11. Connor Jones, 6-3, 205, RHP, Great Bridge HS (VA)

Jones is a head scratcher for me. I do not like his mechanics. They seem rushed to me. It works great when he's pitching from the stretch, but it's a little much from the windup. Although, from a stuff standpoint, his fastball has good movement and I can really get behind that pitch. The rest of his stuff grades out as average pitches. -subber10

12. Garrett Williams, 6-2, 195, LHP, Calvary Baptist Academy (LA)

Garret Williams has a very deliberate delivery, and that's really the only way I can describe it. The highlight of his stuff is a big breaker curve that flashes some sharpness to it and could grade out to a future plus pitch. He also has some decent movement on his fastball, more sink than lateral movement. -subber10

13. AJ Puk, 6-7, 220, LHP, Washington HS (IA)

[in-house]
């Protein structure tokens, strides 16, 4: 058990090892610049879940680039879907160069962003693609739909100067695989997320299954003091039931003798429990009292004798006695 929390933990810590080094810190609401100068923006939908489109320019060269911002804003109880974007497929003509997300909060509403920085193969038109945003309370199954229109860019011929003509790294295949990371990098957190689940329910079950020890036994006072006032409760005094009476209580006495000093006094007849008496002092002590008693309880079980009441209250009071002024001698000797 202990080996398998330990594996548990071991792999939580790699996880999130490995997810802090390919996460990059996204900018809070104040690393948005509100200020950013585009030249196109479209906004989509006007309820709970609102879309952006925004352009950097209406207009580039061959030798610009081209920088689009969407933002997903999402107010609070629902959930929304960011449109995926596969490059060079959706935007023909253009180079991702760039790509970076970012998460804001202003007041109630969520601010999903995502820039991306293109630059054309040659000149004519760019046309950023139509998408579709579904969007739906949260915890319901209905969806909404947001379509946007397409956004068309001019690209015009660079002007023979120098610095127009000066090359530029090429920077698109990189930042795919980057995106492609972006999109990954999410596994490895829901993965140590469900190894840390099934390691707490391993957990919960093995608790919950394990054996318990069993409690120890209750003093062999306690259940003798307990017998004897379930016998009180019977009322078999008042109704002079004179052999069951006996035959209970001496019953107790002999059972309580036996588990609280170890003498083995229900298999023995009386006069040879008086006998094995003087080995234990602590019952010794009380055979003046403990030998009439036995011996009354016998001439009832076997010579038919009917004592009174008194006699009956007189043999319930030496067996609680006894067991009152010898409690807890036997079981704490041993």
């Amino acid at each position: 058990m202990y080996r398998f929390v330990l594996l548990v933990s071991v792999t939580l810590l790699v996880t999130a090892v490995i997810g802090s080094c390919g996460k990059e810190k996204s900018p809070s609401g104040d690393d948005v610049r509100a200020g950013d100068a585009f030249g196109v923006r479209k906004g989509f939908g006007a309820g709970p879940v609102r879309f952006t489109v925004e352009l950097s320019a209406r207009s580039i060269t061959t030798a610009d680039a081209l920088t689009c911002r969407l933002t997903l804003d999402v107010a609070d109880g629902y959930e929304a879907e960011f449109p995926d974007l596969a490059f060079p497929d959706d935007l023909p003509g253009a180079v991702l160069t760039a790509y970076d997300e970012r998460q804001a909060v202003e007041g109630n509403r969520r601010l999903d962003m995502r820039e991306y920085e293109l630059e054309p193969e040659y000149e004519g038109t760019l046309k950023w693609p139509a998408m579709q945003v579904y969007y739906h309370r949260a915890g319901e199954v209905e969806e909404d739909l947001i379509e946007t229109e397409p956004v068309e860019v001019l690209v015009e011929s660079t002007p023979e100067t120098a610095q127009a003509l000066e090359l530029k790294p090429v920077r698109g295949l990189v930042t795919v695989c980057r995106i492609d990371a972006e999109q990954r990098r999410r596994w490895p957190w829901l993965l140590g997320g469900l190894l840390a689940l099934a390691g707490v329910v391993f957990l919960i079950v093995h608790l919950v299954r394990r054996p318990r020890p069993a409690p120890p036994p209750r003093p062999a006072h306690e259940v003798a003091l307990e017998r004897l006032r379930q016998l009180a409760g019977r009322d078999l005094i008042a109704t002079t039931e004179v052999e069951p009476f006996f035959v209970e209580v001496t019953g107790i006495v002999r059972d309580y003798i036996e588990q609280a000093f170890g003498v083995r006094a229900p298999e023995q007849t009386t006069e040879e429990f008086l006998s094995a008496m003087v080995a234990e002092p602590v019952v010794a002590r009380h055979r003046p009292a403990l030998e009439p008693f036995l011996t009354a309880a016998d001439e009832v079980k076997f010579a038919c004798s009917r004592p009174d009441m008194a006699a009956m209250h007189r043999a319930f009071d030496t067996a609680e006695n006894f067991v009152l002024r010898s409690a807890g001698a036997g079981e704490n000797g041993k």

He's tall and lefty, that's enough to grab your attention at first. But, he keeps you around because of the big curve. It's inconsistent but when he spins a good one, it's sharp and has big break. His arm speed isn't consistent, but when his mechanics are working right, he almost has the simplicity of Madison Bumgarner to his delivery. He runs his fastball up to 93 and that could get a little better. -subber10

14. Hunter Green, 6-4, 180, LHP, Warren East HS (KY)

A scouting friend of mine described Hunter Green to me as, "The best prep athlete out of Kentucky high schools since Ben Revere." That's a tall order, but the 6'4", 180-pound lefty is certainly impressive. His fastball has been clocked as high as 95, but generally rests in the upper-80s/lower-90s. He's got an above-average changeup with good action on it, plus a curveball that's shown huge depth and hard spin at times. He also throws a slider that's been slurvy at times, but generally comes out short and crisp. His biggest step moving forward will be to hone his control. Sometimes it appears that he doesn't know what shape a pitch will have until after it's left his hand. That's led to inconsistency, which he'll need to rein in moving forward. Some days he looks like a first rounder; others, not so much. -Anthony Boyer